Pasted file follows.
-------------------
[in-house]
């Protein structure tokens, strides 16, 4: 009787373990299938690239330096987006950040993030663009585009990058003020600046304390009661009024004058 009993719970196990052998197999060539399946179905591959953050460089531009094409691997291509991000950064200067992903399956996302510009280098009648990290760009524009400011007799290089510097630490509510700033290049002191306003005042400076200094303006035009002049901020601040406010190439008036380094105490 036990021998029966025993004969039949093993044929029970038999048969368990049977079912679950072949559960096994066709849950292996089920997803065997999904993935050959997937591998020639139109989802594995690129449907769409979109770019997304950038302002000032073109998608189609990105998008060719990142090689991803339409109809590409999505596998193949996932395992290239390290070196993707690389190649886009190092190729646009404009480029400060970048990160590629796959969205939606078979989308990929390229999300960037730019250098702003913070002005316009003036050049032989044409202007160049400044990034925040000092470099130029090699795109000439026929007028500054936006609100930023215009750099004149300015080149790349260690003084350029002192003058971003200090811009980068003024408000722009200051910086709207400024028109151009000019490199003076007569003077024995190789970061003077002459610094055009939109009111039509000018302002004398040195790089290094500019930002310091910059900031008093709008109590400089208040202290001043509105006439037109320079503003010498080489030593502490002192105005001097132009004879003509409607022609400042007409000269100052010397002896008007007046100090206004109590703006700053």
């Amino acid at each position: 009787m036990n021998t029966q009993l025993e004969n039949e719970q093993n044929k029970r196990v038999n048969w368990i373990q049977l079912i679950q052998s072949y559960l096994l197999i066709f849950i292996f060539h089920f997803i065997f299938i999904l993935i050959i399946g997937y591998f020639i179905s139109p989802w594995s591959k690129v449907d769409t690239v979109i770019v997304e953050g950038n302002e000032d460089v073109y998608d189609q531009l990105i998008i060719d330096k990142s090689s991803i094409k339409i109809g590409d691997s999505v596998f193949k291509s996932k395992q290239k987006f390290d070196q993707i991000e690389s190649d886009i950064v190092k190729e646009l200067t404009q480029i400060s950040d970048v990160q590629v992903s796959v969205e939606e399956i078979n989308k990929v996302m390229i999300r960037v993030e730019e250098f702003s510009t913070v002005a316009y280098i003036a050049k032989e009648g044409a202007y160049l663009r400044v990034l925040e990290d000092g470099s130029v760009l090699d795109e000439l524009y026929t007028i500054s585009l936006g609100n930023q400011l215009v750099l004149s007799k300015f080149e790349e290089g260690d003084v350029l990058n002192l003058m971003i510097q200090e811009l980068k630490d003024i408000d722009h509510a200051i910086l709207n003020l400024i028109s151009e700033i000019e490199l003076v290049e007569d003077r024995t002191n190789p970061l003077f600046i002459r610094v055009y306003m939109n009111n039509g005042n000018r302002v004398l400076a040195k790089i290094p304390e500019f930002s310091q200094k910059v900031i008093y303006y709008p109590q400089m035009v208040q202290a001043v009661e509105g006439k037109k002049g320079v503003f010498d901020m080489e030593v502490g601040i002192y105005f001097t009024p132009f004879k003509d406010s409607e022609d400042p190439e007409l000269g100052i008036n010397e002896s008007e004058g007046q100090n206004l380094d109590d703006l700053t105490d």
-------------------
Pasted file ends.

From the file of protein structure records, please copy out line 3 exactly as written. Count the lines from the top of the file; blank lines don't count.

């Amino acid at each position: 009787m036990n021998t029966q009993l025993e004969n039949e719970q093993n044929k029970r196990v038999n048969w368990i373990q049977l079912i679950q052998s072949y559960l096994l197999i066709f849950i292996f060539h089920f997803i065997f299938i999904l993935i050959i399946g997937y591998f020639i179905s139109p989802w594995s591959k690129v449907d769409t690239v979109i770019v997304e953050g950038n302002e000032d460089v073109y998608d189609q531009l990105i998008i060719d330096k990142s090689s991803i094409k339409i109809g590409d691997s999505v596998f193949k291509s996932k395992q290239k987006f390290d070196q993707i991000e690389s190649d886009i950064v190092k190729e646009l200067t404009q480029i400060s950040d970048v990160q590629v992903s796959v969205e939606e399956i078979n989308k990929v996302m390229i999300r960037v993030e730019e250098f702003s510009t913070v002005a316009y280098i003036a050049k032989e009648g044409a202007y160049l663009r400044v990034l925040e990290d000092g470099s130029v760009l090699d795109e000439l524009y026929t007028i500054s585009l936006g609100n930023q400011l215009v750099l004149s007799k300015f080149e790349e290089g260690d003084v350029l990058n002192l003058m971003i510097q200090e811009l980068k630490d003024i408000d722009h509510a200051i910086l709207n003020l400024i028109s151009e700033i000019e490199l003076v290049e007569d003077r024995t002191n190789p970061l003077f600046i002459r610094v055009y306003m939109n009111n039509g005042n000018r302002v004398l400076a040195k790089i290094p304390e500019f930002s310091q200094k910059v900031i008093y303006y709008p109590q400089m035009v208040q202290a001043v009661e509105g006439k037109k002049g320079v503003f010498d901020m080489e030593v502490g601040i002192y105005f001097t009024p132009f004879k003509d406010s409607e022609d400042p190439e007409l000269g100052i008036n010397e002896s008007e004058g007046q100090n206004l380094d109590d703006l700053t105490d």